Structure Learning for Directed Trees

08/19/2021 ∙ by Martin Emil Jakobsen, et al. ∙ 11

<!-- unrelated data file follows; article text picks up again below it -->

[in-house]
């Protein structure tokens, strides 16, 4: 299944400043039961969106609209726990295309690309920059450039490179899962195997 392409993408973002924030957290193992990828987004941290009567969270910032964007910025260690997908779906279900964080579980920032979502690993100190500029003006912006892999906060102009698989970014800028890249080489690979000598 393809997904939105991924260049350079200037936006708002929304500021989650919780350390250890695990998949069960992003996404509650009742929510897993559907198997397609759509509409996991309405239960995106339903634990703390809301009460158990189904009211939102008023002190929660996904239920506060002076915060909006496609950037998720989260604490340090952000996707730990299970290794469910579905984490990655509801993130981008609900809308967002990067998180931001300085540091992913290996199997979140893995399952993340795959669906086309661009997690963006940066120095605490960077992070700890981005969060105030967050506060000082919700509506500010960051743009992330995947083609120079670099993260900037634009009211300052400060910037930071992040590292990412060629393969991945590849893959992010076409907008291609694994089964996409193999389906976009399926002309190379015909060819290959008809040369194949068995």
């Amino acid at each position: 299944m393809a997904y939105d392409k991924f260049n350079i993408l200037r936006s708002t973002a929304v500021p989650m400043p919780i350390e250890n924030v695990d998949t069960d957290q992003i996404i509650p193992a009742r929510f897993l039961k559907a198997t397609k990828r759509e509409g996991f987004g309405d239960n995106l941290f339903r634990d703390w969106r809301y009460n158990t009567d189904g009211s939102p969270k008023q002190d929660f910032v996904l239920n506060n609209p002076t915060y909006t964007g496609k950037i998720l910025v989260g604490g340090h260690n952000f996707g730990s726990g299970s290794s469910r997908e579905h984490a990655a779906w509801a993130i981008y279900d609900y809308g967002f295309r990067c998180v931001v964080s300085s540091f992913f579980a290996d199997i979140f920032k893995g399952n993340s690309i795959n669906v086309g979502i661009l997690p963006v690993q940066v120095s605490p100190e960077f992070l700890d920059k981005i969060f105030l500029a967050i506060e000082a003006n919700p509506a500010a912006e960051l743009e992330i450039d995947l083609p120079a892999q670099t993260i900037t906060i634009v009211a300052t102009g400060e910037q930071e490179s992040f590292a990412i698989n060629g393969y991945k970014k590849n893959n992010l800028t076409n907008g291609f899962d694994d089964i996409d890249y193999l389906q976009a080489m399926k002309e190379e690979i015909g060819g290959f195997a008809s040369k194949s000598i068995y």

Knowing the causal structure of a system is of fundamental interest in many areas of science and can aid the design of prediction algorithms that work well under manipulations to the system. The causal structure becomes identifiable from the observational distribution under certain restrictions. To learn the structure from data, score-based methods evaluate different graphs according to the quality of their fits. However, for large nonlinear models, these rely on heuristic optimization approaches with no general guarantees of recovering the true causal structure. In this paper, we consider structure learning of directed trees. We propose a fast and scalable method based on Chu-Liu-Edmonds' algorithm we call causal additive trees (CAT). For the case of Gaussian errors, we prove consistency in an asymptotic regime with a vanishing identifiability gap. We also introduce a method for testing substructure hypotheses with asymptotic family-wise error rate control that is valid post-selection and in unidentified settings. Furthermore, we study the identifiability gap, which quantifies how much better the true causal model fits the observational distribution, and prove that it is lower bounded by local properties of the causal model. Simulation studies demonstrate the favorable performance of CAT compared to competing structure learning methods.

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